Nothing Is Sound

Studio Album by released in 2005

Nothing Is Sound review

San Diego-based modern rock quintet Switchfoot, named after a surfing move, is the classic eight-year "overnight success" story. The band began in '95 as just Jon Foreman as lead singer and chief songwriter, his brother Tim and their friend Chad Butler, and released three solid records together. The Switchfoot musical format was a healthy blend of poetic songwriting, alternative rock, and just a dusting of subtle spirituality. Foreman's songwriting has always been sort of a social commentary or reflection on personal experiences. With a pocketful of radio hits, award nominations, and multi-platinum status, the band's The Beautiful Letdown in 2003 introduced Switchfoot to a whole new world. Now Switchfoot are back with their latest release Nothing is Sound. This album is everything one can come to expect from this band with a major label release. The production has been significantly upped, leaving each song more lush and full than any recording the band's done previously, without compromising the song's raw energy.

Nothing is Sound lives up to expectations with plenty of guitar-driven alternative rock bound to keep everyone happy. And that is the irony here as lead man Jon Foreman continues to sing about loneliness, alienation, and disenchantment in the land of plenty. Yet with every dark stroke, Foreman casts an eye toward a brighter tomorrow. The star of the album is the high-powered Lonely Nation, which opens the record and gets listeners thinking about commercialism and how we are constantly inundated by the need to buy. The track boasts a chorus that just refuses to get out of your head and would have probably made an even better first single than the tune that follows it, Stars. Another song that will leave an impression is The Shadow Proves The Sunshine, a song which was inspired by band’s recent trip to South Africa. The hauntingly beautiful ballad is simple but the pain in Foreman’s achingly genuine vocals is sure to bring a tear or two to those who wear their emotions on their sleeves. Foreman's ever-improving songwriting is enhanced by rich, lush production and a driving rhythm section of bassist Tim Foreman and drummer Chad Butler. Newer members Jerome Fontamillas (keys) and Andrew Shirley (guitars) fill out the empty spots well, giving Switchfoot a shimmering sonic glow on this superb release.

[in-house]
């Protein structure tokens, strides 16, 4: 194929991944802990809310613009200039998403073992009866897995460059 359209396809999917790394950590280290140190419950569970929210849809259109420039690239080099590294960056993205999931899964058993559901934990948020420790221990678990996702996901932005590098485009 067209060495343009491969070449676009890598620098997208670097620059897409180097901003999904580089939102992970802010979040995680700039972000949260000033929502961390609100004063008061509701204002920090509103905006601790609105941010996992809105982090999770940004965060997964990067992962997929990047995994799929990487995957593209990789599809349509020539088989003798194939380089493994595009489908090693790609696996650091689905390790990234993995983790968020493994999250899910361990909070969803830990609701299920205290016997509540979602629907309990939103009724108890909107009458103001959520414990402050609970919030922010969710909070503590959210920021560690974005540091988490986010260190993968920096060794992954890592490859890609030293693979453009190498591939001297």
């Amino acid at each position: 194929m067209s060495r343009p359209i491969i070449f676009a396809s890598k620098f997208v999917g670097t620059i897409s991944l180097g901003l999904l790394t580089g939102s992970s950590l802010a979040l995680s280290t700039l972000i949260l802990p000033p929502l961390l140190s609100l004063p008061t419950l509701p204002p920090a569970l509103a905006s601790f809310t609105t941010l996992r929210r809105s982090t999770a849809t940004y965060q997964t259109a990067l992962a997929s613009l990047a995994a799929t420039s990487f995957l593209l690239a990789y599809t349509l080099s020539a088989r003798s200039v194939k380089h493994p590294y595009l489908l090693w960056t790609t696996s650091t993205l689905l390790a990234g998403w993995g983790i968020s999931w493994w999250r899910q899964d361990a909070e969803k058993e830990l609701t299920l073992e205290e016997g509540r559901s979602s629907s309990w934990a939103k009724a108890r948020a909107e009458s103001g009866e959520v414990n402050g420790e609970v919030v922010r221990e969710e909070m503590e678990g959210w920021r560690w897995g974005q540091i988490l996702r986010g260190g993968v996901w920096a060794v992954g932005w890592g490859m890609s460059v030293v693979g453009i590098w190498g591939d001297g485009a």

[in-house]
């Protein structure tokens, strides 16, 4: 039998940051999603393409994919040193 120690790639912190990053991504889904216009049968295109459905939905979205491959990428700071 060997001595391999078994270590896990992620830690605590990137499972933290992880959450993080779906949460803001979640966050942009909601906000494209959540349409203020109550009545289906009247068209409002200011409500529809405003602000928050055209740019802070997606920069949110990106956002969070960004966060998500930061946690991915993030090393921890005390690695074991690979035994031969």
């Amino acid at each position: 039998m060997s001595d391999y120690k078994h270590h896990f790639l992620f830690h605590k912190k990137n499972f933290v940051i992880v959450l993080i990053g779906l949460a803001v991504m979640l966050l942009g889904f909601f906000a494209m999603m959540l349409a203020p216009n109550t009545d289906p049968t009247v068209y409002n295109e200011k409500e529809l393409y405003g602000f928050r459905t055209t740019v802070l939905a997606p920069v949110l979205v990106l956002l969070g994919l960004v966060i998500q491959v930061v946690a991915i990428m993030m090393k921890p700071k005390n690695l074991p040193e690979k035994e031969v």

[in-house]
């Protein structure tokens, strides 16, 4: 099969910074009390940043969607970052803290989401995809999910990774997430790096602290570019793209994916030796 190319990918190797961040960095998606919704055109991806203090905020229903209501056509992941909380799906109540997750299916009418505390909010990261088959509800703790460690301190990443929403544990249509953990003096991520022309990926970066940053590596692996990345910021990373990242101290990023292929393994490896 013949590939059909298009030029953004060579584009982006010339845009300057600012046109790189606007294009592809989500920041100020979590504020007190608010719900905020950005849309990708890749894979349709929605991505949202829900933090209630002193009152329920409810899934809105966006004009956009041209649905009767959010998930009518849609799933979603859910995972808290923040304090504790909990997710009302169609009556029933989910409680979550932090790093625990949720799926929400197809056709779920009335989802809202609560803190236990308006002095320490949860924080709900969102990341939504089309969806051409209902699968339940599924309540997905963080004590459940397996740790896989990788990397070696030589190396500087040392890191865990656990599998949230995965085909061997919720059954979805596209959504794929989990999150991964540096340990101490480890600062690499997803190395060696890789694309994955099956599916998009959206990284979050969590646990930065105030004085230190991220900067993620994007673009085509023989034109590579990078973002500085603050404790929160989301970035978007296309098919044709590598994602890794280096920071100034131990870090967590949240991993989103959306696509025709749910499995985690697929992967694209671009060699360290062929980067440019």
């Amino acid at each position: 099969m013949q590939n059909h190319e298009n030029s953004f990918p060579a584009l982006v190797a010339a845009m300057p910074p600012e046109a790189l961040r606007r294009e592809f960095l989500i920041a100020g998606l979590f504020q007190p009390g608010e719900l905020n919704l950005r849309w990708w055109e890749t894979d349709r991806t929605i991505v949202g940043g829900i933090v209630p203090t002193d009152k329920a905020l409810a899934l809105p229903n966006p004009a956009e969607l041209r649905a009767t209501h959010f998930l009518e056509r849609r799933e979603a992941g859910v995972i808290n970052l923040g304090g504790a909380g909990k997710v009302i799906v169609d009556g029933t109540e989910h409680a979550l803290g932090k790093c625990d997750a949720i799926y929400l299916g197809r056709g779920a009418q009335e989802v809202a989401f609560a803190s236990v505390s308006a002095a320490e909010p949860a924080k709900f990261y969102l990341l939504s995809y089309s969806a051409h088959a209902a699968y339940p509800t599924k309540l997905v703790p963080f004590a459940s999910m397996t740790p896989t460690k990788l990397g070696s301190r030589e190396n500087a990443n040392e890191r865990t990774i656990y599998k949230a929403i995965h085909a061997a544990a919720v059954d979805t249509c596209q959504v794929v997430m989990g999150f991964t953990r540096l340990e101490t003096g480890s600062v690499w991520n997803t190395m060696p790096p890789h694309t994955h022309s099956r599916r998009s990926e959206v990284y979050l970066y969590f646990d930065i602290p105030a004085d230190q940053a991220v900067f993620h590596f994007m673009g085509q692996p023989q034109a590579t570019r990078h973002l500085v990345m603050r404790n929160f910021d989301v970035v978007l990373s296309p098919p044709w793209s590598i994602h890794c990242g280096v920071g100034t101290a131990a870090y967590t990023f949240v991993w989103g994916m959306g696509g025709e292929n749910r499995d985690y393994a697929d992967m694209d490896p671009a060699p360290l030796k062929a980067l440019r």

The disc is twelve tracks of non-stop action – almost every song is single-material, showing just how apt the Foreman brothers are at writing memorable tunes that fans can sing along to. But this album does much more than give you something to do when you’re stuck in traffic. Switchfoot has made themselves known as a rock band that isn’t afraid to tackle tough subjects, and they continue to do so on Nothing is Sound – a socially relevant record that’s a more mature follow-up to 2003’s The Beautiful Letdown. Nothing is Sound is a sonically rich album that fits nicely among the band's impressive discography, offering fans something new, but keeping it very much Switchfoot from start to finish. This is another leap forward for one of rock's most promising bands.